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Tuesday, June 29, 2010

School Teacher Diary

Day 1
I am teaching English to a class of kids between the ages of 11-13 this month of July, Monday through Friday.  I will be bike commuting about 13 kilometers each way. It takes me about 45 minutes. The entire route through Valencia is on the bike path through Turia Park. I love the ride and consider the commute as a fringe benefit rather than a nuisance. The school is absolutely beautiful and I’m sure it costs a fortune.  I have altered my bike a bit for the commute as well as in preparation for some bike touring possibly this August in the north of Spain.

The main reason I took this job was to be able to finance my vacation without taking money from my savings. The pay is great at the school and I have always wanted to be a teacher, and not just for adults. My dad was a teacher so maybe it’s in my blood.   I don’t just want to be a teacher, I want to be a fantastic teacher, a teacher kids will remember the rest of their lives. I had precious few of those kinds of teachers. At Indiana University I had a couple of great professors but most of them were uninspired bores. Teaching is just another phase I am going through and I will quit and move on well before I become bored with it, I promise.

The commute will allow me to sort of shake down the gear I’ll need for a bit of not-too-ambitious bike touring. I have never toured by bike and I’m not even sure I will like it. First I need to see how much I am able and/or willing to haul. I put a rack for rear panniers on my mountain bike. This is mostly to avoid wearing a pack when I commute to the school every morning. It will soon be too hot to have anything on my back.  I just used one bag today which worked out rather well. I may need to move the rack back a centimeter or two as the bag rides a bit too close to the back of my foot on the pedal stroke. I will also swap out my tires later this week in favor of narrower, faster wheels.

I took off my rear fender to put the rack on my bike and left it off. Of course this means that it would have to rain this morning. I actually avoided most of the rain but the streets were wet and I could have used the protection. It’s summer and the rain had stopped even before I set out so the streets were drying up quickly. I’m sure that is the last time I will see rain in my tenure at summer school. I stopped off at a favorite café to get a small sandwich to eat after I got settled in at the school. I usually don’t bother with breakfast but if I have a good bike ride this early in the morning I will need to eat something every day or I’ll be famished before I get another chance to eat.

We had to divide up the students and the other teacher had written an exam to determine how this was to be done. I suggested that we just divide the students boy-girl-boy-girl and not worry about mixing levels. The exam he had written was a bit tedious and even I didn’t understand what he was trying to get at with some parts—nothing like tedious mixed with cryptic.  I thought that it was best for me to sit back and bite my tongue. I was told that the kids wouldn’t be receiving evaluations so I thought that giving them a test was just going to make them hate this summer school right from the start. I think that testing and doing mind-numbingly boring exercises are things that have strangled English teaching here in Spain, at least from what I have seen thus far. Tests have little to do with learning and most don’t even give a fair evaluation of the student’s knowledge of a subject.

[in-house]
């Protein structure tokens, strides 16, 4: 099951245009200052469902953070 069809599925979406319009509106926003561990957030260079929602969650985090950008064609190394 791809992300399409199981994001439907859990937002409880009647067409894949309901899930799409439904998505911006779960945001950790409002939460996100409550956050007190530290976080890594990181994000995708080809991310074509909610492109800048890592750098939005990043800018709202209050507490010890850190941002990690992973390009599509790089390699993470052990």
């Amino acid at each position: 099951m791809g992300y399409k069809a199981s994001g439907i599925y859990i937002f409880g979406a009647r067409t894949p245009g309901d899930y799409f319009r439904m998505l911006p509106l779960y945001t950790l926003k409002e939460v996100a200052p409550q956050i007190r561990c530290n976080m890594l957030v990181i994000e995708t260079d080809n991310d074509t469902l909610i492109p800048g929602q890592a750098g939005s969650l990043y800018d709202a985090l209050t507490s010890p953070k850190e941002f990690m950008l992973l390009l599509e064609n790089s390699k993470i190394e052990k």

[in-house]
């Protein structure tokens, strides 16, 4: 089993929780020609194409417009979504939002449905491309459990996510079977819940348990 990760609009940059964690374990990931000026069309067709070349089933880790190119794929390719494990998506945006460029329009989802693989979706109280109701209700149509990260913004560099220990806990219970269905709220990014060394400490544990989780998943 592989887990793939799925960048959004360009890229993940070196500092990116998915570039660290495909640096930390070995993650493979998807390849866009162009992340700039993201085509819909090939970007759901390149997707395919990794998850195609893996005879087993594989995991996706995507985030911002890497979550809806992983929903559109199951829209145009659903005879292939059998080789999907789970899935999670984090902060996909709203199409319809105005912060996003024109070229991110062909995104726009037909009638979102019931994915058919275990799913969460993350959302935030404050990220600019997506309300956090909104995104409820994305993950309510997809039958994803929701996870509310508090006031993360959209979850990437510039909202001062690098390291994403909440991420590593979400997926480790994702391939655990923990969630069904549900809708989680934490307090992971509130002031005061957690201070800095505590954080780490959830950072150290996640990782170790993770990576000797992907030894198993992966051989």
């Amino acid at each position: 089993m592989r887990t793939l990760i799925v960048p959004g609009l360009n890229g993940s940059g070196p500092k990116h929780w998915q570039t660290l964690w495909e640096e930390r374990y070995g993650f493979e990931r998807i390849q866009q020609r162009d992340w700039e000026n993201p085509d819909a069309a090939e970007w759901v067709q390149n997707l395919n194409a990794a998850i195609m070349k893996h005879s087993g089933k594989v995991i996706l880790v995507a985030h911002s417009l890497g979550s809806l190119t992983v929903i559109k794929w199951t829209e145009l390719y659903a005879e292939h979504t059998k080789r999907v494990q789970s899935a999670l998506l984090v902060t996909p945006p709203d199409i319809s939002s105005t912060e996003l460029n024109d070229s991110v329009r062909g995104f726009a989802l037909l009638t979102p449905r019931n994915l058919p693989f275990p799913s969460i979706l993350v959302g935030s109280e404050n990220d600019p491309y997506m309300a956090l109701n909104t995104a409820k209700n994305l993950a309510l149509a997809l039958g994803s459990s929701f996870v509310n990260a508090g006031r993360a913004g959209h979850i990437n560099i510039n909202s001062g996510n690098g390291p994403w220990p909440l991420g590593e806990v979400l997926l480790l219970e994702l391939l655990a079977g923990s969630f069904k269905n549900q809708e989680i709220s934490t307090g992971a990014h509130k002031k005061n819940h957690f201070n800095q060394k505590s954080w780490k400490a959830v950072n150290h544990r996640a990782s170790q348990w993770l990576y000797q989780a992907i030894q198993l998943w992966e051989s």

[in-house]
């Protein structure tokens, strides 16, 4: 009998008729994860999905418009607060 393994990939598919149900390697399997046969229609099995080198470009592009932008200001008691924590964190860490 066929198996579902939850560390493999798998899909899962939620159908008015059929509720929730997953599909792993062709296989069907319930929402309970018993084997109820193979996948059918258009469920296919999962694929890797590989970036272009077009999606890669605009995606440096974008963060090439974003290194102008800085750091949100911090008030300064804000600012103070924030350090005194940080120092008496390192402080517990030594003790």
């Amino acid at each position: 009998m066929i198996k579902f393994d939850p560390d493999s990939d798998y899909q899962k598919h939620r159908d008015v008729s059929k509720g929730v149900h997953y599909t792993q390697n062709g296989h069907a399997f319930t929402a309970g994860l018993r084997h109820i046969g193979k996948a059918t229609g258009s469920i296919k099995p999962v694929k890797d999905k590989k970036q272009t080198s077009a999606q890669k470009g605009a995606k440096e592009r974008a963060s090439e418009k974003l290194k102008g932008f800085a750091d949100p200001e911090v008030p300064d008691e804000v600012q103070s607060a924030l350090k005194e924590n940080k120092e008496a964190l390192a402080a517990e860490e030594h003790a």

The first teacher barely speaks Spanish so English was used as he explained his set of rules that he posted in the front of his classroom. I looked around at the kids and I doubt any of them understood what the hell he was talking about as he literally read them the riot act. Many of them probably didn’t even realize that he was talking about rules. He had made an extra copy of his rules for me. I’m not too big on regulations and authority. I figure that by now most kids can recognize when they are following the rules and when they aren’t. With that said I am also the type that doesn’t take any crap from anyone, especially not kids. My philosophy is anarchy meets iron fist. I just think that rules are something that for these polite kids are something best dealt with as need arises and not before. I sat back and watched the kids suffer.

Most of them were seriously agonizing over the whole process. I could only imagine how much they were dreading what was to become of their young lives inside of these walls. Tests and rules, two things I despised as a bright young student back when I was their age.  I asked the other teacher several times how long this was going to take. I told him that if he wanted to evaluate the kids that would be easy enough after 15 minutes in class. Finally after an entire hour had passed I stopped the test. “But they haven’t finished,” he told me.

I told the other teacher that the kids were relatively equal in ability with a few exceptions, so using the results of the test wouldn’t matter. Then he insisted on having the students grade their own exams which took another 20 minutes. Finally I just told him what students were coming with me and we marched off to my classroom. This will be the last time I allow anyone else access to my students.

So after the long and lengthy and completely worthless evaluation process I had a little less than 30 minutes to begin teaching.  Once in my classroom I introduced myself and told them a few things about me, mostly lies but all in proper English. Learning another language pretty much sucks so any time you are able to make a kid laugh has to work towards making the process a little more bearable. First I had to shake off the bad taste they had in their mouths from the test—something that will take more than a half an hour.

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